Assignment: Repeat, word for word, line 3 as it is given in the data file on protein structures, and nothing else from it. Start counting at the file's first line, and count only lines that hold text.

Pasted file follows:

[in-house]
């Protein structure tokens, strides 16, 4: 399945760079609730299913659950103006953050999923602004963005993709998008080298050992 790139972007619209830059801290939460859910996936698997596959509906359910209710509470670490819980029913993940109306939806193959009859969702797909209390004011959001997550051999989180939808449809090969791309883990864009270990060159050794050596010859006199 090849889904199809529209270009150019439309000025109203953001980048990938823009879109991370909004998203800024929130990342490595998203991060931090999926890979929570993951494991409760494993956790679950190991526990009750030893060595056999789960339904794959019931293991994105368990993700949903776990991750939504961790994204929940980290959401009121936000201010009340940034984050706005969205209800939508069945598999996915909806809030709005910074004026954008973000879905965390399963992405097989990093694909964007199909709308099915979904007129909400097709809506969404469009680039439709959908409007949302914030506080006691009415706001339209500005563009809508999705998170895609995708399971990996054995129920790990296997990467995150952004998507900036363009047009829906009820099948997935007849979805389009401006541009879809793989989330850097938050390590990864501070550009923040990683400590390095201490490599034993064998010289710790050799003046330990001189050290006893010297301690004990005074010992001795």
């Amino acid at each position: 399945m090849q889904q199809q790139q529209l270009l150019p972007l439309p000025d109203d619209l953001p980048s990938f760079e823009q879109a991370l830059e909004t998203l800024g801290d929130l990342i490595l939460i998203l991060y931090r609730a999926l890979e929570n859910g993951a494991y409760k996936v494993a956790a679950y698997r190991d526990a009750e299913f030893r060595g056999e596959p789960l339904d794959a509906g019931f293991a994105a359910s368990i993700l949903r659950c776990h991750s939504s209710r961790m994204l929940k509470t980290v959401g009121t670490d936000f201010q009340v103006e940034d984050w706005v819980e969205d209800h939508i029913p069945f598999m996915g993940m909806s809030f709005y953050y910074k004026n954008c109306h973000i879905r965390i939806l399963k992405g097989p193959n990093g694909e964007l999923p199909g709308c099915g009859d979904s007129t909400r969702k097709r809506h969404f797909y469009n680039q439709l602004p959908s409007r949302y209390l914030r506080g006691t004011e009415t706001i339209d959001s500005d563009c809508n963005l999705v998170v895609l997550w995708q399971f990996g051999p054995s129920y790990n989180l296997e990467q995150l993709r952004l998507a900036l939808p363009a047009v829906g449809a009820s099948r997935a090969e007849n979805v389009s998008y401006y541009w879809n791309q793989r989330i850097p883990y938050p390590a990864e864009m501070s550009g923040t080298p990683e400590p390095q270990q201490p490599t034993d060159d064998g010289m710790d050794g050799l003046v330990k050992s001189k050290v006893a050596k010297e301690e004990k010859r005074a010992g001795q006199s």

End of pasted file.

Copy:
């Amino acid at each position: 399945m090849q889904q199809q790139q529209l270009l150019p972007l439309p000025d109203d619209l953001p980048s990938f760079e823009q879109a991370l830059e909004t998203l800024g801290d929130l990342i490595l939460i998203l991060y931090r609730a999926l890979e929570n859910g993951a494991y409760k996936v494993a956790a679950y698997r190991d526990a009750e299913f030893r060595g056999e596959p789960l339904d794959a509906g019931f293991a994105a359910s368990i993700l949903r659950c776990h991750s939504s209710r961790m994204l929940k509470t980290v959401g009121t670490d936000f201010q009340v103006e940034d984050w706005v819980e969205d209800h939508i029913p069945f598999m996915g993940m909806s809030f709005y953050y910074k004026n954008c109306h973000i879905r965390i939806l399963k992405g097989p193959n990093g694909e964007l999923p199909g709308c099915g009859d979904s007129t909400r969702k097709r809506h969404f797909y469009n680039q439709l602004p959908s409007r949302y209390l914030r506080g006691t004011e009415t706001i339209d959001s500005d563009c809508n963005l999705v998170v895609l997550w995708q399971f990996g051999p054995s129920y790990n989180l296997e990467q995150l993709r952004l998507a900036l939808p363009a047009v829906g449809a009820s099948r997935a090969e007849n979805v389009s998008y401006y541009w879809n791309q793989r989330i850097p883990y938050p390590a990864e864009m501070s550009g923040t080298p990683e400590p390095q270990q201490p490599t034993d060159d064998g010289m710790d050794g050799l003046v330990k050992s001189k050290v006893a050596k010297e301690e004990k010859r005074a010992g001795q006199s």